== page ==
Chapter I: The Road to Richmond  •  Chapter II: Mr. Jefferson  •  Chapter III: Fontenoy  •  Chapter IV: The Two Candidates  •  Chapter V: Monticello  •  Chapter VI: Rand Comes to Fontenoy  •  Chapter VII: The Blue Room  •  Chapter VIII: Cary and Jacqueline  •  Chapter IX: Expostulation  •  Chapter X: To Althea  •  Chapter XI: In the Garden  •  Chapter XII: A Marriage At Saint Margaret’s  •  Chapter XIII: The Three-Notched Road  •  Chapter XIV: The Law Office  •  Chapter XV: Company to Supper  •  Chapter XVI: At Lynch’s  •  Chapter XVII: Fairfax and Unity  •  Chapter XVIII: The Green Door  •  Chapter XIX: Monticello Again  •  Chapter XX: The Nineteenth of February  •  Chapter XXI: The Cedar Wood  •  Chapter XXII: Major Edward  •  Chapter XXIII: A Challenge  •  Chapter XXIV: The Duel  •  Chapter XXV: Old Saint John’s  •  Chapter XXVI: The Trial of Aaron Burr  •  Chapter XXVII: The Letter  •  Chapter XXVIII: Rand and Mocket  •  Chapter XXIX: The River Road  •  Chapter XXX: Homeward  •  Chapter XXXI: Husband and Wife  •  Chapter XXXII: The Brothers  •  Chapter XXXIII: Greenwood  •  Chapter XXXIV: Fairfax Cary  •  Chapter XXXV: The Image  •  Chapter XXXVI: In Pursuit  •  Chapter XXXVII: The Simple Right  •  Chapter XXXVIII: M. De Pincornet  •  Chapter XXXIX: Unity and Jacqueline  •  Chapter XI: The Way of the Transgressor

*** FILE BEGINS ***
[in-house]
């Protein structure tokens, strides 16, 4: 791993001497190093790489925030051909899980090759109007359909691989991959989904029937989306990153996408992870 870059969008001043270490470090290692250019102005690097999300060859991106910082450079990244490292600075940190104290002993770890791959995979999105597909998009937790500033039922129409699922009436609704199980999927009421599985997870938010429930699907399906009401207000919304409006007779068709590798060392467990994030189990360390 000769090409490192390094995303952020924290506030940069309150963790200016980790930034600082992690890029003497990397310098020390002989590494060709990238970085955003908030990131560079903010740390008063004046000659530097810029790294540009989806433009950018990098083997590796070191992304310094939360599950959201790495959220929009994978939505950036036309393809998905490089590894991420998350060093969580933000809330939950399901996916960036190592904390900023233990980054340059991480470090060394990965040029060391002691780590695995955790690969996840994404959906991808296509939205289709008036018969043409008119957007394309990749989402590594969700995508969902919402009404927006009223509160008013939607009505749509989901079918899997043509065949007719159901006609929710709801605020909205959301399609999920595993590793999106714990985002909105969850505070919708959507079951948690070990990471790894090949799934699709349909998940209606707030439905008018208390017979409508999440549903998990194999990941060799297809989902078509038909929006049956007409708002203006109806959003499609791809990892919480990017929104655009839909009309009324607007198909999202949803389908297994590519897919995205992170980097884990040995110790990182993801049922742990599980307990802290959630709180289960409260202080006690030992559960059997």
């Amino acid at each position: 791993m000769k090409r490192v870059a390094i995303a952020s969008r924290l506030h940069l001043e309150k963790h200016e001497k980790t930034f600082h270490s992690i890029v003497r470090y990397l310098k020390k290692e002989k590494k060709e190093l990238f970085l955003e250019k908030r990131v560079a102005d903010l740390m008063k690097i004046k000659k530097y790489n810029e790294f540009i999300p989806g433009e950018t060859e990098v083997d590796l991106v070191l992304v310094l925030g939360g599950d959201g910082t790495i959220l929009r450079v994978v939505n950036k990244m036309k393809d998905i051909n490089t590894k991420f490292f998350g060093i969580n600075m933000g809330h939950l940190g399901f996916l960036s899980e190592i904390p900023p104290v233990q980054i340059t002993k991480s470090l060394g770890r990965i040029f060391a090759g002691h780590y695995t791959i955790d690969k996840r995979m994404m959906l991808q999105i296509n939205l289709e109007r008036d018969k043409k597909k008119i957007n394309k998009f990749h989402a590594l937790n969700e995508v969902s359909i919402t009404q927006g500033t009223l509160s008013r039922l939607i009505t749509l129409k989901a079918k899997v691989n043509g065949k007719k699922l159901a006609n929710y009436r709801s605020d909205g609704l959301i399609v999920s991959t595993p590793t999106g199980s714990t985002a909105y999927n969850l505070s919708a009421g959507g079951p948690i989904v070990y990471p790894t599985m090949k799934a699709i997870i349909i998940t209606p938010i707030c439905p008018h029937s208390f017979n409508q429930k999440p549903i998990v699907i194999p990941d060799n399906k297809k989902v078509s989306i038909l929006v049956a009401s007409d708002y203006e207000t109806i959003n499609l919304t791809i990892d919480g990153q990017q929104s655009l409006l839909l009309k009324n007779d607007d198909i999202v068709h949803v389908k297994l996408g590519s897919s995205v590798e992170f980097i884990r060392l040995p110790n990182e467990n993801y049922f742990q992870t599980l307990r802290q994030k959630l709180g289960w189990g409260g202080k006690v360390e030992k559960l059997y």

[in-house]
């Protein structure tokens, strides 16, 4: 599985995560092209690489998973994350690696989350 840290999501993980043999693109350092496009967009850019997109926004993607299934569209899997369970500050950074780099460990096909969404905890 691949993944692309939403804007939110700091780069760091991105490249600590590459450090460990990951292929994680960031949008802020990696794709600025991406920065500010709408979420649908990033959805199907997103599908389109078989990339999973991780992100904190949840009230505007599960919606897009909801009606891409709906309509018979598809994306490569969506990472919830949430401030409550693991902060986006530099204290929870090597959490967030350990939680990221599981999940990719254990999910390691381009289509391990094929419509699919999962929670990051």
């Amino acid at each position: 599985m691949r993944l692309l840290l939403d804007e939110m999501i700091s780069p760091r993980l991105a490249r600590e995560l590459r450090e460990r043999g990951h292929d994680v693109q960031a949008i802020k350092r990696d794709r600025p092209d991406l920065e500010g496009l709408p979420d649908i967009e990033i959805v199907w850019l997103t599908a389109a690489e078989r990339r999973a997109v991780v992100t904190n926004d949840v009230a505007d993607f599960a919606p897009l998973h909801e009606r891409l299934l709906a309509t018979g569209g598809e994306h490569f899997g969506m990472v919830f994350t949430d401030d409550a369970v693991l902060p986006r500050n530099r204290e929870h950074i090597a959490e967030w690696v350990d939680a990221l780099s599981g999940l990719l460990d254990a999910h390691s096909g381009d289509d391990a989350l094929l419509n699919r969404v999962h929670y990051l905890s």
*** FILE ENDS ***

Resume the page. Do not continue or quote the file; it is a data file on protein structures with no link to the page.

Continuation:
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Lewis Rand
By Mary Johnston